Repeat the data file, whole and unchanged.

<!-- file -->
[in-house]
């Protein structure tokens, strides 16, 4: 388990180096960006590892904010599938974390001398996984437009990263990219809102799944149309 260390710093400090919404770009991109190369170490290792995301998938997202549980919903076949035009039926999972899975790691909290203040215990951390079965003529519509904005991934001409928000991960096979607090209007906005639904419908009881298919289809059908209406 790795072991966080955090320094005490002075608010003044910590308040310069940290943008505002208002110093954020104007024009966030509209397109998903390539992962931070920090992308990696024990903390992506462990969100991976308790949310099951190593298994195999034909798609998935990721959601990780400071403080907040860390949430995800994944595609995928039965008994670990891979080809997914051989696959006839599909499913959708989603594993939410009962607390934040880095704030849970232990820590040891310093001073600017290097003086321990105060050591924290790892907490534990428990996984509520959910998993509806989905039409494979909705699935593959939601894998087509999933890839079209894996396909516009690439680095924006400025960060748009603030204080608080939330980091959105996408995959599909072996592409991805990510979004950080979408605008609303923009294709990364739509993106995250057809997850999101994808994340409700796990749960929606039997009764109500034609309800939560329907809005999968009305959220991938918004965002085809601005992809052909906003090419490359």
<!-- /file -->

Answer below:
[in-house]
């Protein structure tokens, strides 16, 4: 388990180096960006590892904010599938974390001398996984437009990263990219809102799944149309 260390710093400090919404770009991109190369170490290792995301998938997202549980919903076949035009039926999972899975790691909290203040215990951390079965003529519509904005991934001409928000991960096979607090209007906005639904419908009881298919289809059908209406 790795072991966080955090320094005490002075608010003044910590308040310069940290943008505002208002110093954020104007024009966030509209397109998903390539992962931070920090992308990696024990903390992506462990969100991976308790949310099951190593298994195999034909798609998935990721959601990780400071403080907040860390949430995800994944595609995928039965008994670990891979080809997914051989696959006839599909499913959708989603594993939410009962607390934040880095704030849970232990820590040891310093001073600017290097003086321990105060050591924290790892907490534990428990996984509520959910998993509806989905039409494979909705699935593959939601894998087509999933890839079209894996396909516009690439680095924006400025960060748009603030204080608080939330980091959105996408995959599909072996592409991805990510979004950080979408605008609303923009294709990364739509993106995250057809997850999101994808994340409700796990749960929606039997009764109500034609309800939560329907809005999968009305959220991938918004965002085809601005992809052909906003090419490359």